With smartphones stealing GPS market share, TomTom have been busy tinkering with their GPS units, looking for innovations and introducing services that will help them reclaim lost ground. At their frontline is its new Live services, including HD Traffic, and its just released Go Live range.

Its Go Live range consists of 4 new GPS models, the 820, 825, 2050 and 2050 World.

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TomTom’s 2050 World

The Go Live 820 accommodates a 4.3″ resistive touch screen, is receptive to voice controls and can replace in-car speakerphones with its Bluetooth connectivity. And that’s just the base model.

The 825 is just as capable as the 820, except it has a larger 5″ touch screen.

The 2050 and 2050 World are TomTom’s premium GPS units, made from superior materials and incorporating more advanced technology. Both make use of capacitive touch-screen technology, offering an iPhone-esque experience when it comes to using its refined mapping system. You can pinch to zoom and swipe across with ease.

Although almost identical in every way, they’re worlds apart, as the 2050 World comes with the maps of 49 countries.

Where the 820 and 825 have an inbuilt and adjustable suction cap for mounting, the 2050s use an ‘easy click magnetic mount’, making it easier to position the unit. It’ll also eliminate the tell-tale suction cap mark that taints windscreens.

To make mounting easier, each TomTom in the series now features an accelerometer. A nifty addition, if users want to mount their TomTom to their dashboard, they can as the display just flips over.

Complementing the robust hardware is TomTom’s mapping system. The system’s graphics are crisp, making excellent use of its limited screen size to communicate a clear route to an otherwise preoccupied driver. It is focussed, detailed and intuitive, without distracting divers from the pleasures of driving.


Features like Advanced Lane Guidance extricate the tangled view that plagues junctions. The navigation screen switches from a bird’s eye view to a driver’s point of view. It displays the number of lanes and where you should turn off. They’ve really squeezed the full potential here, executing perfect timing, making sure it switches to and fro when the driver needs it.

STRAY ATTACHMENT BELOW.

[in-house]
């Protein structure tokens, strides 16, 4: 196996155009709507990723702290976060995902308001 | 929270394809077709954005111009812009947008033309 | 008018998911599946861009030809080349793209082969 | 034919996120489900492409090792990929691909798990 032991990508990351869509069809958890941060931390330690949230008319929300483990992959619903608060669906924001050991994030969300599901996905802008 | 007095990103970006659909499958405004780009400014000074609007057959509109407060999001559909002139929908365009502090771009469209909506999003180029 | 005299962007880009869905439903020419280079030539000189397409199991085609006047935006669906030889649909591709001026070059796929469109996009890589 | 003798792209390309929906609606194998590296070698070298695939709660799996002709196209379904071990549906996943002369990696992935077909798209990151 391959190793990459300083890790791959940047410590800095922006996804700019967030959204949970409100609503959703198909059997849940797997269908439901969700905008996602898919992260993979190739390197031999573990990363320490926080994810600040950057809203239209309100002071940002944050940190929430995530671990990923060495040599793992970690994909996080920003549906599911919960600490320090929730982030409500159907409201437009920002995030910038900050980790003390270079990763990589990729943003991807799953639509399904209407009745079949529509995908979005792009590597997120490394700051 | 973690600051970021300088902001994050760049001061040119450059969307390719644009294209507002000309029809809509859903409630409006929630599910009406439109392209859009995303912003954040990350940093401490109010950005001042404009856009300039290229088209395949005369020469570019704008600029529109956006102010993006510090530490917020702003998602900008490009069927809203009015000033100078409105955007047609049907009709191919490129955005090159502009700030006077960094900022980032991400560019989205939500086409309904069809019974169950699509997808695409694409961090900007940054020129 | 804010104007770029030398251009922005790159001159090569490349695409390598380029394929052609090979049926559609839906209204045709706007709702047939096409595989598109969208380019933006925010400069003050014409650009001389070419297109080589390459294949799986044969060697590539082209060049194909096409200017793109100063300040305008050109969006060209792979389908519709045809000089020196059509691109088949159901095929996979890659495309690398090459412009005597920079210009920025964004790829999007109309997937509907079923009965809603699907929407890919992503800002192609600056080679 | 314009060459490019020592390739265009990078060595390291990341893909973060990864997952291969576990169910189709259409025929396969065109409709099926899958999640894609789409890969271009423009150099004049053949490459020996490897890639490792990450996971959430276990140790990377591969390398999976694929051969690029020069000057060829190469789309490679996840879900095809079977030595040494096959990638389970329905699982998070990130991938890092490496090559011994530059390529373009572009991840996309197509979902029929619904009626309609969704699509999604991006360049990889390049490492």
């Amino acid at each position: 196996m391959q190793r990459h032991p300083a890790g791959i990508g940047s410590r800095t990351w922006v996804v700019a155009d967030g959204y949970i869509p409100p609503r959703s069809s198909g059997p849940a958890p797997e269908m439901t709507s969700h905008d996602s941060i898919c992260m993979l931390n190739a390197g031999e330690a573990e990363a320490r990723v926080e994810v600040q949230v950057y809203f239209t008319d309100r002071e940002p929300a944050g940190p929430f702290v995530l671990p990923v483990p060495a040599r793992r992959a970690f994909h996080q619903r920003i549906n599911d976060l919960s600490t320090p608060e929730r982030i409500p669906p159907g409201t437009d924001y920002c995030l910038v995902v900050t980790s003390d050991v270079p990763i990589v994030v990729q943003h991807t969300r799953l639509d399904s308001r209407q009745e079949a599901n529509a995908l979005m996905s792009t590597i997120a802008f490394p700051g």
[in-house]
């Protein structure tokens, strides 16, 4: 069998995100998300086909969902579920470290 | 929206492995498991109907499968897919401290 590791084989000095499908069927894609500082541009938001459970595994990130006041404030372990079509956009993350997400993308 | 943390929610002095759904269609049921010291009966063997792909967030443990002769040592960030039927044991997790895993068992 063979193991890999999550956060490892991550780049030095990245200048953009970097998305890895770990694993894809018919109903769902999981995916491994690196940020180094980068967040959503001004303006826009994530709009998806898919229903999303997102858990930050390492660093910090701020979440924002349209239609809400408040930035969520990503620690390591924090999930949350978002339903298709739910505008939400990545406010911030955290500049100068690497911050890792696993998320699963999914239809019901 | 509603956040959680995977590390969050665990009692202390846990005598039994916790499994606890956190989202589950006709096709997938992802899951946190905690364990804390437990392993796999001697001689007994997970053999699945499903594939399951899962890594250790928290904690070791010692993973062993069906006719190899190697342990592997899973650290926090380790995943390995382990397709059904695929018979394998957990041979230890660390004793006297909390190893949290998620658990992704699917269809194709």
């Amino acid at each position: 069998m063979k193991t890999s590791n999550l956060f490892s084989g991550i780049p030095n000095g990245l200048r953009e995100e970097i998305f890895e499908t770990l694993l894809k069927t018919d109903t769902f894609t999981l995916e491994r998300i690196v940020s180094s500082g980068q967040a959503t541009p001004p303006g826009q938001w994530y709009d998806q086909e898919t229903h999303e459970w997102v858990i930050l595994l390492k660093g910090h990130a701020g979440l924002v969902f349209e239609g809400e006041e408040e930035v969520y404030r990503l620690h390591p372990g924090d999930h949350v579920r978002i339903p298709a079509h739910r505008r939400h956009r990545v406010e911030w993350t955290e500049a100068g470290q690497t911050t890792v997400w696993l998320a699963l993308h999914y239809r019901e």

TomTom maps are updated seasonally, with updates being released in December, March, June and September. Updates, however, are not free and will cost $49 per year. TomTom do offer a ‘Latest Map Guarantee’ saying “if a new map becomes available within 90 days of first year every user is entitled to download the latest map free of charge.”

Where Tomtom differs from other GPS units is its new HD Traffic. HD traffic takes the details that slow your drive down, like traffic, roadwork and accidents, into consideration when planning your route. It takes these real life scenarios into consideration, before navigating you into the thick of them.

A continuously updated traffic feed (by an impressive 2 minute interval) helps avoid areas that are congested, easing the city’s clotted arteries from dense commute and getting people to their destination quicker.

“The introduction of TomTom HD Traffic to Australia marks a fundamental breakthrough in the quality and functionality of GPS devices, giving Australian drivers real-time information about road conditions,” says TomTom’s VP Chris Kearney.

A one year free subscription comes with the purchase of any TomTom Go Live GPS, with the following year costing $69. TomTom do offer a website that delivers the same information on PCs at no cost, but the in car aid is where the inside scoop is most needed.



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PC Friendly: HD Traffic can be acessed via TomToms online

Navigation units of present include an estimated arrival time, but anyone who has used one before would’ve noticed the constantly adjusted estimate, being pushed back further and further, moderating a theoretical estimate to adapt to real life conditions.

Each GPS sold feeds information back to Tomtom, such as the obvious speed and distance travelled, to help the company identify the bottlenecked areas.

Its new HD traffic may steal the show, but it is just one of many features that make up TomTom’s Live services. Older generation GPS units focused on delivering a route system alone. The new software concentrates on being a complete travel companion, feeding a five day weather forecast, verified safety camera alerts and Google local search.

HD Traffic has also been incorporated into its iPhone Application. Current owners of the $90 app can simply update to the new version (1.8) at no extra cost. They will need to pay a subscription for the Live services, either $7.50 monthly or $42 annually.

TomTom’s Go Live range is currently available, with the following prices:
TomTom Go Live 820 at RRP$299
TomTom Go Live 825 at RRP$349
TomTom Go Live 2050 at RRP$399
TomTom Go Live 2050 World at RRP$499

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